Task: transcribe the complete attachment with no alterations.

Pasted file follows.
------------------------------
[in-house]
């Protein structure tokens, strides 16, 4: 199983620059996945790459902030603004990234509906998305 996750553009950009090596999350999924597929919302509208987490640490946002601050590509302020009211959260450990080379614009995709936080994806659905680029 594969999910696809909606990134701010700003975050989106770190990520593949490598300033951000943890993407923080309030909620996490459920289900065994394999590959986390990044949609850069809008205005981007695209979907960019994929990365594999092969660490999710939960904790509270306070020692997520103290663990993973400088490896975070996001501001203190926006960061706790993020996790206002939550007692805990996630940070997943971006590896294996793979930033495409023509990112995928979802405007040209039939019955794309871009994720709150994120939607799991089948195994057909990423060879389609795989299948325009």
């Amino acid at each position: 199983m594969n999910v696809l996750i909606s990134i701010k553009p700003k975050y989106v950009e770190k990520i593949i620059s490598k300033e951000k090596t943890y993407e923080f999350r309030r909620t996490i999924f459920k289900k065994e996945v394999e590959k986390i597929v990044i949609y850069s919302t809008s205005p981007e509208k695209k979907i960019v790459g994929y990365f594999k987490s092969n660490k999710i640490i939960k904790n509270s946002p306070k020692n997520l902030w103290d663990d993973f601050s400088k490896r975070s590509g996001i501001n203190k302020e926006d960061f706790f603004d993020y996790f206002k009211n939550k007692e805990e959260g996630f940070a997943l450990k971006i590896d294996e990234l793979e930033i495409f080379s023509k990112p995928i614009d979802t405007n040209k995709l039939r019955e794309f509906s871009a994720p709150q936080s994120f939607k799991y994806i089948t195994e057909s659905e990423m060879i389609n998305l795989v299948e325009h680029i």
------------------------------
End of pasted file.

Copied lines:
[in-house]
């Protein structure tokens, strides 16, 4: 199983620059996945790459902030603004990234509906998305 996750553009950009090596999350999924597929919302509208987490640490946002601050590509302020009211959260450990080379614009995709936080994806659905680029 594969999910696809909606990134701010700003975050989106770190990520593949490598300033951000943890993407923080309030909620996490459920289900065994394999590959986390990044949609850069809008205005981007695209979907960019994929990365594999092969660490999710939960904790509270306070020692997520103290663990993973400088490896975070996001501001203190926006960061706790993020996790206002939550007692805990996630940070997943971006590896294996793979930033495409023509990112995928979802405007040209039939019955794309871009994720709150994120939607799991089948195994057909990423060879389609795989299948325009």
């Amino acid at each position: 199983m594969n999910v696809l996750i909606s990134i701010k553009p700003k975050y989106v950009e770190k990520i593949i620059s490598k300033e951000k090596t943890y993407e923080f999350r309030r909620t996490i999924f459920k289900k065994e996945v394999e590959k986390i597929v990044i949609y850069s919302t809008s205005p981007e509208k695209k979907i960019v790459g994929y990365f594999k987490s092969n660490k999710i640490i939960k904790n509270s946002p306070k020692n997520l902030w103290d663990d993973f601050s400088k490896r975070s590509g996001i501001n203190k302020e926006d960061f706790f603004d993020y996790f206002k009211n939550k007692e805990e959260g996630f940070a997943l450990k971006i590896d294996e990234l793979e930033i495409f080379s023509k990112p995928i614009d979802t405007n040209k995709l039939r019955e794309f509906s871009a994720p709150q936080s994120f939607k799991y994806i089948t195994e057909s659905e990423m060879i389609n998305l795989v299948e325009h680029i």